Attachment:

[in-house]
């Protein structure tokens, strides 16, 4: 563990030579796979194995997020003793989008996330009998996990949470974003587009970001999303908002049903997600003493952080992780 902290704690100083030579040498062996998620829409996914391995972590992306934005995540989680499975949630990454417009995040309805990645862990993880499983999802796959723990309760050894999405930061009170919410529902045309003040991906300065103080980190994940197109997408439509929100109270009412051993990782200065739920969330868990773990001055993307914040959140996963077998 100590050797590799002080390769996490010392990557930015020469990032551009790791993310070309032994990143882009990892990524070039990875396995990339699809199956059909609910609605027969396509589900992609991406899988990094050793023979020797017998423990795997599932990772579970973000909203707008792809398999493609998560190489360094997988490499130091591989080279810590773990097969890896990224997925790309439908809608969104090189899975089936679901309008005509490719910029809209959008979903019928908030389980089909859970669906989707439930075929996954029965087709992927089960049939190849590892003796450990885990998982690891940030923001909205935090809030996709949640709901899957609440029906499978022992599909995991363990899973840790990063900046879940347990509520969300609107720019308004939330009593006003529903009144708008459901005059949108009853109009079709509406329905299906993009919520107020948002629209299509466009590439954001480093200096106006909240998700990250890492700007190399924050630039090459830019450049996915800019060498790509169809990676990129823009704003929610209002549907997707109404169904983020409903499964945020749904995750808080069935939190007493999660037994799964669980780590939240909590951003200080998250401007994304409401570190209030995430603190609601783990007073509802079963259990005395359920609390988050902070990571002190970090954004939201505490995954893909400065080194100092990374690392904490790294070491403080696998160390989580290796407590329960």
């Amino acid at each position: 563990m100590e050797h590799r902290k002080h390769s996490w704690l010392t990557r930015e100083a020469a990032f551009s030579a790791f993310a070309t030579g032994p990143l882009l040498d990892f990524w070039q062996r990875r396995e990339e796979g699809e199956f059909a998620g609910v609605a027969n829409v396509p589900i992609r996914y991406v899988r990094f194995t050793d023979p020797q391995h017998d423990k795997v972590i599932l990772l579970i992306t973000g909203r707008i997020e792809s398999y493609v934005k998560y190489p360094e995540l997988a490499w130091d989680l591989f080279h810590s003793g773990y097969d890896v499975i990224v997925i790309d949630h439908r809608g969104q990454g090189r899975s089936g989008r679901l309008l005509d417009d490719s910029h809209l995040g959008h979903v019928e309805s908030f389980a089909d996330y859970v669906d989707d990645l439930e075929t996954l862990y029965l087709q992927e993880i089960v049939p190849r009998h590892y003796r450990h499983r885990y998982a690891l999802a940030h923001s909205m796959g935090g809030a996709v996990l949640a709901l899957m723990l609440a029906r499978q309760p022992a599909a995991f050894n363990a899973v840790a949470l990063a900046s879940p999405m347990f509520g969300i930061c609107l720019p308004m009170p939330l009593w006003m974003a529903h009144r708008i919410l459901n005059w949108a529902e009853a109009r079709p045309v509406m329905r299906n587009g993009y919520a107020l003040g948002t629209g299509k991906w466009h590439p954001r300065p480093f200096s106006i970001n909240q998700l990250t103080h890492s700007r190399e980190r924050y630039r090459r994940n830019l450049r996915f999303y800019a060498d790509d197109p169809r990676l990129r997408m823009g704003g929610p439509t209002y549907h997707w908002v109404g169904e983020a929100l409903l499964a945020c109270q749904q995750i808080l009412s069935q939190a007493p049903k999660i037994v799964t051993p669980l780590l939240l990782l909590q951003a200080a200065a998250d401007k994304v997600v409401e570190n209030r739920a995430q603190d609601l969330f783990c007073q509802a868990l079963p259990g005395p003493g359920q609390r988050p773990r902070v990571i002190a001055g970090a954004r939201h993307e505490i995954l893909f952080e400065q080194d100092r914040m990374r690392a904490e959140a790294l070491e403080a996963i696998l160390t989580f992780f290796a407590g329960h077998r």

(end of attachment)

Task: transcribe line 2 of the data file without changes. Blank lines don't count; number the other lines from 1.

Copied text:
């Protein structure tokens, strides 16, 4: 563990030579796979194995997020003793989008996330009998996990949470974003587009970001999303908002049903997600003493952080992780 902290704690100083030579040498062996998620829409996914391995972590992306934005995540989680499975949630990454417009995040309805990645862990993880499983999802796959723990309760050894999405930061009170919410529902045309003040991906300065103080980190994940197109997408439509929100109270009412051993990782200065739920969330868990773990001055993307914040959140996963077998 100590050797590799002080390769996490010392990557930015020469990032551009790791993310070309032994990143882009990892990524070039990875396995990339699809199956059909609910609605027969396509589900992609991406899988990094050793023979020797017998423990795997599932990772579970973000909203707008792809398999493609998560190489360094997988490499130091591989080279810590773990097969890896990224997925790309439908809608969104090189899975089936679901309008005509490719910029809209959008979903019928908030389980089909859970669906989707439930075929996954029965087709992927089960049939190849590892003796450990885990998982690891940030923001909205935090809030996709949640709901899957609440029906499978022992599909995991363990899973840790990063900046879940347990509520969300609107720019308004939330009593006003529903009144708008459901005059949108009853109009079709509406329905299906993009919520107020948002629209299509466009590439954001480093200096106006909240998700990250890492700007190399924050630039090459830019450049996915800019060498790509169809990676990129823009704003929610209002549907997707109404169904983020409903499964945020749904995750808080069935939190007493999660037994799964669980780590939240909590951003200080998250401007994304409401570190209030995430603190609601783990007073509802079963259990005395359920609390988050902070990571002190970090954004939201505490995954893909400065080194100092990374690392904490790294070491403080696998160390989580290796407590329960």